Jonah | Jonah Complains
God’s love for all people is so great it may confuse us, or even anger us.
Jonah 4:1-11 But to Jonah this seemed very wrong, and he became angry. 2 He prayed to the Lord, “Isn’t this what I said, Lord, when I was still at home? That is what I tried to forestall by fleeing to Tarshish. I knew that you are a gracious and compassionate God, slow to anger and abounding in love, a God who relents from sending calamity. 3 Now, Lord, take away my life, for it is better for me to die than to live.”
4 But the Lord replied, “Is it right for you to be angry?”
5 Jonah had gone out and sat down at a place east of the city. There he made himself a shelter, sat in its shade and waited to see what would happen to the city. 6 Then the Lord God provided a leafy plant[a] and made it grow up over Jonah to give shade for his head to ease his discomfort, and Jonah was very happy about the plant. 7 But at dawn the next day God provided a worm, which chewed the plant so that it withered. 8 When the sun rose, God provided a scorching east wind, and the sun blazed on Jonah’s head so that he grew faint. He wanted to die, and said, “It would be better for me to die than to live.”
9 But God said to Jonah, “Is it right for you to be angry about the plant?”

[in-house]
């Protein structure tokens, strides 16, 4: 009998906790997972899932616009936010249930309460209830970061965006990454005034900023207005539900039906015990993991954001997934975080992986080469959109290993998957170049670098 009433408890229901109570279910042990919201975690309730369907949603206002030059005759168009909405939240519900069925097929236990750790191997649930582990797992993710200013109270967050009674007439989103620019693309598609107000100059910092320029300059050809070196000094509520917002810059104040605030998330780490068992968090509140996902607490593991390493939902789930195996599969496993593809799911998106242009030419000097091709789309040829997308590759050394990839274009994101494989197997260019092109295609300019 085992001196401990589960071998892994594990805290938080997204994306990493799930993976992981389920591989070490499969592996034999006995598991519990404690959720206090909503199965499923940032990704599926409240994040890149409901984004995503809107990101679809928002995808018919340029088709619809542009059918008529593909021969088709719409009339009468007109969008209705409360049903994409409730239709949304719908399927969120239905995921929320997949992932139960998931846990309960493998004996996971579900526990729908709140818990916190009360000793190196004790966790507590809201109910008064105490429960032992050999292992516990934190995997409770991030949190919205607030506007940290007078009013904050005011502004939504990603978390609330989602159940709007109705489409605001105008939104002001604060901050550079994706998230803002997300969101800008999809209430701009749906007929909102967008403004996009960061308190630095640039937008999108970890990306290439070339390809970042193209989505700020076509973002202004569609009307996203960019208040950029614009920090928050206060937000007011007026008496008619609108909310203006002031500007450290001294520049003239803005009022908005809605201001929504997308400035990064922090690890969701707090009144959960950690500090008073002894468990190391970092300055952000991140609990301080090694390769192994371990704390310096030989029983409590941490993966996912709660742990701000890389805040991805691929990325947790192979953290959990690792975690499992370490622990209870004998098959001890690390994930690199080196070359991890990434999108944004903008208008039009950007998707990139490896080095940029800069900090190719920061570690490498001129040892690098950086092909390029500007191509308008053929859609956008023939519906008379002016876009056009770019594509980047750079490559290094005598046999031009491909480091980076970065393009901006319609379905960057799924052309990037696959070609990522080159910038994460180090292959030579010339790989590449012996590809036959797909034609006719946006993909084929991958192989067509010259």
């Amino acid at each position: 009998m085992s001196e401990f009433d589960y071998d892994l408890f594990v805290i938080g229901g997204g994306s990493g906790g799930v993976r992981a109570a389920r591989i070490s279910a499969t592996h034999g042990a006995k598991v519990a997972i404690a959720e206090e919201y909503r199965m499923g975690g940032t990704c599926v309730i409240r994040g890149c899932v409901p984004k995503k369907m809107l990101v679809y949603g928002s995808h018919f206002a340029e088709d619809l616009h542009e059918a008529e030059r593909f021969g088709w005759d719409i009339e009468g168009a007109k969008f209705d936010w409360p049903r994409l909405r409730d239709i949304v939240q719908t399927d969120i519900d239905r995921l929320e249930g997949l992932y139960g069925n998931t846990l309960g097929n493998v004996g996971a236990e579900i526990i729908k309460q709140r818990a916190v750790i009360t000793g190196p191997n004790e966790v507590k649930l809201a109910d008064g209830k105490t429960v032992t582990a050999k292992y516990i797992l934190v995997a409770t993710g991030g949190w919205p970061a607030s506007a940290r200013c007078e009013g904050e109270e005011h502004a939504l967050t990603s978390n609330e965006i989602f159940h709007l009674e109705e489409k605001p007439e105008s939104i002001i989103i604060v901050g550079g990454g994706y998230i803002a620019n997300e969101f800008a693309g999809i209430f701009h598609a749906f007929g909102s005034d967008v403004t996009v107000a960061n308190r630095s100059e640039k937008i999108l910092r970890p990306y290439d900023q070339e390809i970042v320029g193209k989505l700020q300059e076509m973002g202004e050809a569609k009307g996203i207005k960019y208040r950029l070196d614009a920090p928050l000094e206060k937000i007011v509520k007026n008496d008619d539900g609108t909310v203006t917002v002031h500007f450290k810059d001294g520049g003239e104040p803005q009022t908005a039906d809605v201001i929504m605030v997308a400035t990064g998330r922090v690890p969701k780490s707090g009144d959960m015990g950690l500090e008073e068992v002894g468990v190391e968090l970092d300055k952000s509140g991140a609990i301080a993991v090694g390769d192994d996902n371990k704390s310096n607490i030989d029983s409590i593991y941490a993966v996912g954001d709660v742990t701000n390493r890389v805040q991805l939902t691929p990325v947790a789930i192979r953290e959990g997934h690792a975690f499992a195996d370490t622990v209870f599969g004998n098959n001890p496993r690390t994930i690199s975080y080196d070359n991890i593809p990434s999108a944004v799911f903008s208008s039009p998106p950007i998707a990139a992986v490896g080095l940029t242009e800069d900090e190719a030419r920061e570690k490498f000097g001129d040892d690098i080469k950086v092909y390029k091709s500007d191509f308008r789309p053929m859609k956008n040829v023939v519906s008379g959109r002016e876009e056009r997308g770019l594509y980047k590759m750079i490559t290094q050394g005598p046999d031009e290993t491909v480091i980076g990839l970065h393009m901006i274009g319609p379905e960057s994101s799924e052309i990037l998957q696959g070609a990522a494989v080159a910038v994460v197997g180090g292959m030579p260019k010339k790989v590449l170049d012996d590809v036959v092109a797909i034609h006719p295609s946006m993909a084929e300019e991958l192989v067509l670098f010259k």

“It is,” he said. “And I’m so angry I wish I were dead.”
10 But the Lord said, “You have been concerned about this plant, though you did not tend it or make it grow. It sprang up overnight and died overnight. 11 And should I not have concern for the great city of Nineveh, in which there are more than a hundred and twenty thousand people who cannot tell their right hand from their left—and also many animals?”
Jonah 2:1-2 “In my distress I called to the Lord, and he answered me. From deep in the realm of the dead I called for help, and you listened to my cry.”
At bed time, ask your kids, “Why is it so difficult to show love to people who are our enemies? Why do you think it’s easy to believe we are better than other people?”
Ask your kids if there’s anyone in their life that has hurt them that they feel like God might want them to forgive. If you’ve had any recent moments that you might need to apologize for, this might be a good time to even ask your kids for forgiveness.
At dinner read Jonah 4:1-11. Open up your phone and all the various emojis – ask your kids to pick which one they think most described the way Jonah felt in this chapter.
Ask your kids to tell you about their biggest rival – maybe it’s another school, another student, or maybe the sports team they hate. Ask your kids if they think it’s good news or bad news that when God loves people – he loves even our biggest rivals.